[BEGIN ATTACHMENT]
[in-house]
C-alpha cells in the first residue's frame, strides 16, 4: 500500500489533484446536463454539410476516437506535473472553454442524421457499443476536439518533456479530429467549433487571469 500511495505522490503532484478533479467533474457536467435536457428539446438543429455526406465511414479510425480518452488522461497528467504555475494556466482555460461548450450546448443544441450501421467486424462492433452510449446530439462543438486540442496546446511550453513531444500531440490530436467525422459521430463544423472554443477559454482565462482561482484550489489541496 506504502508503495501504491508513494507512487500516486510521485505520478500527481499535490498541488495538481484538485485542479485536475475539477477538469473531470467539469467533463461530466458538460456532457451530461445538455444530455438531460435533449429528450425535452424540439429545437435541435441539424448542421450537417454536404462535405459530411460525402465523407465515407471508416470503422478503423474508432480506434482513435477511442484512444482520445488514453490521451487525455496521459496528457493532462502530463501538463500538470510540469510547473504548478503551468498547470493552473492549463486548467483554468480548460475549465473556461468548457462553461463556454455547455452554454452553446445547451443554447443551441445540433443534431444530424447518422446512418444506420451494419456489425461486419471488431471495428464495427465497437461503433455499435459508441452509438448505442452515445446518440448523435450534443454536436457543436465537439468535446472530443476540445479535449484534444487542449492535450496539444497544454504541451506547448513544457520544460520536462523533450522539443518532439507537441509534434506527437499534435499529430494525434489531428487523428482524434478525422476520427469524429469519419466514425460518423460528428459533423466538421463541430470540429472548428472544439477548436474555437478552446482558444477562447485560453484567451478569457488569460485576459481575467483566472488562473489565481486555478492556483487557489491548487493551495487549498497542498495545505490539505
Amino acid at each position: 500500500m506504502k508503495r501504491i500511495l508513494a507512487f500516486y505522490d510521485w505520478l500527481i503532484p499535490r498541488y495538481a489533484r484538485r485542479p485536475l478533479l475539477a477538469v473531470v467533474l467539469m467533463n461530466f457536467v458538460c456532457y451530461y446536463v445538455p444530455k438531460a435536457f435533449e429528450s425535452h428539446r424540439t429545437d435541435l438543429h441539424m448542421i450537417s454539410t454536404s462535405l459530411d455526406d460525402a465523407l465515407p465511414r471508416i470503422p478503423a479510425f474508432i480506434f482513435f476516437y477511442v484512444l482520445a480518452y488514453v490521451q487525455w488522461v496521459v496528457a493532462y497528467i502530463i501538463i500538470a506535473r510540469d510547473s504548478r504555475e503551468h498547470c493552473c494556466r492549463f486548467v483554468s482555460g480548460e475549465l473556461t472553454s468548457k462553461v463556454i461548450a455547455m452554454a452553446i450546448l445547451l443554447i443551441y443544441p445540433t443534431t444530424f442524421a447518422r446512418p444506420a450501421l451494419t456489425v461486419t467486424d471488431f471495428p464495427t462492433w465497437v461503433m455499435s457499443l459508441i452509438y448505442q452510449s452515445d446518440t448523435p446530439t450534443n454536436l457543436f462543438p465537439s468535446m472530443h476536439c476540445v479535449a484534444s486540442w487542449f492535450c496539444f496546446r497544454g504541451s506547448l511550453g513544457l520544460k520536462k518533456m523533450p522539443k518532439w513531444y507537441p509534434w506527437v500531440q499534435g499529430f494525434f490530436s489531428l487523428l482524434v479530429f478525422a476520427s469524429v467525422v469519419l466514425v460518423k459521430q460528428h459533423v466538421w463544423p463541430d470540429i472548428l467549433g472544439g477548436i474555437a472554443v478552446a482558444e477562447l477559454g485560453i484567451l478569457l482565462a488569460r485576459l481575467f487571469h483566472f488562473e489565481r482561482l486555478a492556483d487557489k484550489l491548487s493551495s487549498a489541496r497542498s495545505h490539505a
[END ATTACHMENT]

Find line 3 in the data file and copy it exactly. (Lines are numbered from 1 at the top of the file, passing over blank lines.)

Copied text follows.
Amino acid at each position: 500500500m506504502k508503495r501504491i500511495l508513494a507512487f500516486y505522490d510521485w505520478l500527481i503532484p499535490r498541488y495538481a489533484r484538485r485542479p485536475l478533479l475539477a477538469v473531470v467533474l467539469m467533463n461530466f457536467v458538460c456532457y451530461y446536463v445538455p444530455k438531460a435536457f435533449e429528450s425535452h428539446r424540439t429545437d435541435l438543429h441539424m448542421i450537417s454539410t454536404s462535405l459530411d455526406d460525402a465523407l465515407p465511414r471508416i470503422p478503423a479510425f474508432i480506434f482513435f476516437y477511442v484512444l482520445a480518452y488514453v490521451q487525455w488522461v496521459v496528457a493532462y497528467i502530463i501538463i500538470a506535473r510540469d510547473s504548478r504555475e503551468h498547470c493552473c494556466r492549463f486548467v483554468s482555460g480548460e475549465l473556461t472553454s468548457k462553461v463556454i461548450a455547455m452554454a452553446i450546448l445547451l443554447i443551441y443544441p445540433t443534431t444530424f442524421a447518422r446512418p444506420a450501421l451494419t456489425v461486419t467486424d471488431f471495428p464495427t462492433w465497437v461503433m455499435s457499443l459508441i452509438y448505442q452510449s452515445d446518440t448523435p446530439t450534443n454536436l457543436f462543438p465537439s468535446m472530443h476536439c476540445v479535449a484534444s486540442w487542449f492535450c496539444f496546446r497544454g504541451s506547448l511550453g513544457l520544460k520536462k518533456m523533450p522539443k518532439w513531444y507537441p509534434w506527437v500531440q499534435g499529430f494525434f490530436s489531428l487523428l482524434v479530429f478525422a476520427s469524429v467525422v469519419l466514425v460518423k459521430q460528428h459533423v466538421w463544423p463541430d470540429i472548428l467549433g472544439g477548436i474555437a472554443v478552446a482558444e477562447l477559454g485560453i484567451l478569457l482565462a488569460r485576459l481575467f487571469h483566472f488562473e489565481r482561482l486555478a492556483d487557489k484550489l491548487s493551495s487549498a489541496r497542498s495545505h490539505a